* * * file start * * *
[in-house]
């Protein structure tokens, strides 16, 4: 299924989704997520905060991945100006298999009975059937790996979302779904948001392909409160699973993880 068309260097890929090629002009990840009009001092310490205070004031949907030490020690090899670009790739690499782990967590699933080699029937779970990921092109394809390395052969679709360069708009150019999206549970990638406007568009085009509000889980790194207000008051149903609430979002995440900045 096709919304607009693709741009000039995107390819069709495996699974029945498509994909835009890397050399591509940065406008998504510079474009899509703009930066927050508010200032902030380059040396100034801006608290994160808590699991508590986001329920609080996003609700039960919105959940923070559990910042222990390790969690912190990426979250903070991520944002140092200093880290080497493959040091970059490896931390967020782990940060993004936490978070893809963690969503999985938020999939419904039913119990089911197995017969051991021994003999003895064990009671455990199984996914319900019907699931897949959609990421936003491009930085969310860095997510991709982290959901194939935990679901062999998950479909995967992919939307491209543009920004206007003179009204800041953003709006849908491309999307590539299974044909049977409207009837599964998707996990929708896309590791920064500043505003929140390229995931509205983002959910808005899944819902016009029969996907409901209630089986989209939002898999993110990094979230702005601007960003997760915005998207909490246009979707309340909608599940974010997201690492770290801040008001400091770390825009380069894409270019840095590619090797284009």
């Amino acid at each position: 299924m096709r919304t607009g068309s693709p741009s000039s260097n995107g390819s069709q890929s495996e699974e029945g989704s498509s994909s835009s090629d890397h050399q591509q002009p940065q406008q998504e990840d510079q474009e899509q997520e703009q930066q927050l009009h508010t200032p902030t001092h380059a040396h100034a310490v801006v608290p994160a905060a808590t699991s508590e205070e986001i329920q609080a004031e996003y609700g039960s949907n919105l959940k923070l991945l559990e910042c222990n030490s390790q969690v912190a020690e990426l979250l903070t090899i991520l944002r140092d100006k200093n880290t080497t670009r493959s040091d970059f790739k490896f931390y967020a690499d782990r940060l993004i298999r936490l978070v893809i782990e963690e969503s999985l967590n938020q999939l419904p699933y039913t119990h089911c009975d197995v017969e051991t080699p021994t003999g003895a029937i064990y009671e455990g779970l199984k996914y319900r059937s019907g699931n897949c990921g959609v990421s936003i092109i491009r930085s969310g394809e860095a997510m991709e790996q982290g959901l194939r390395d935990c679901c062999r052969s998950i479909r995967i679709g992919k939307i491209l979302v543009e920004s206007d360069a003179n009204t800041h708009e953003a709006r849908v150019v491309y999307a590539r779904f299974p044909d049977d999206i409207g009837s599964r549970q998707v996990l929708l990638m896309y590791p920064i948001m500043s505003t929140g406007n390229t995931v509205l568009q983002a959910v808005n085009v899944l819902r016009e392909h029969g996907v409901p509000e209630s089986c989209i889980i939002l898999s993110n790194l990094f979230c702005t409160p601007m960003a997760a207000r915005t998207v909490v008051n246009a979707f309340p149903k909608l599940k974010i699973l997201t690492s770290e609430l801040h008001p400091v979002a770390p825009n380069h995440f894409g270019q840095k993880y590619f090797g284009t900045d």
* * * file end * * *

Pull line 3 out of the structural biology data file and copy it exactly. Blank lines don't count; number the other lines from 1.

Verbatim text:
């Amino acid at each position: 299924m096709r919304t607009g068309s693709p741009s000039s260097n995107g390819s069709q890929s495996e699974e029945g989704s498509s994909s835009s090629d890397h050399q591509q002009p940065q406008q998504e990840d510079q474009e899509q997520e703009q930066q927050l009009h508010t200032p902030t001092h380059a040396h100034a310490v801006v608290p994160a905060a808590t699991s508590e205070e986001i329920q609080a004031e996003y609700g039960s949907n919105l959940k923070l991945l559990e910042c222990n030490s390790q969690v912190a020690e990426l979250l903070t090899i991520l944002r140092d100006k200093n880290t080497t670009r493959s040091d970059f790739k490896f931390y967020a690499d782990r940060l993004i298999r936490l978070v893809i782990e963690e969503s999985l967590n938020q999939l419904p699933y039913t119990h089911c009975d197995v017969e051991t080699p021994t003999g003895a029937i064990y009671e455990g779970l199984k996914y319900r059937s019907g699931n897949c990921g959609v990421s936003i092109i491009r930085s969310g394809e860095a997510m991709e790996q982290g959901l194939r390395d935990c679901c062999r052969s998950i479909r995967i679709g992919k939307i491209l979302v543009e920004s206007d360069a003179n009204t800041h708009e953003a709006r849908v150019v491309y999307a590539r779904f299974p044909d049977d999206i409207g009837s599964r549970q998707v996990l929708l990638m896309y590791p920064i948001m500043s505003t929140g406007n390229t995931v509205l568009q983002a959910v808005n085009v899944l819902r016009e392909h029969g996907v409901p509000e209630s089986c989209i889980i939002l898999s993110n790194l990094f979230c702005t409160p601007m960003a997760a207000r915005t998207v909490v008051n246009a979707f309340p149903k909608l599940k974010i699973l997201t690492s770290e609430l801040h008001p400091v979002a770390p825009n380069h995440f894409g270019q840095k993880y590619f090797g284009t900045d």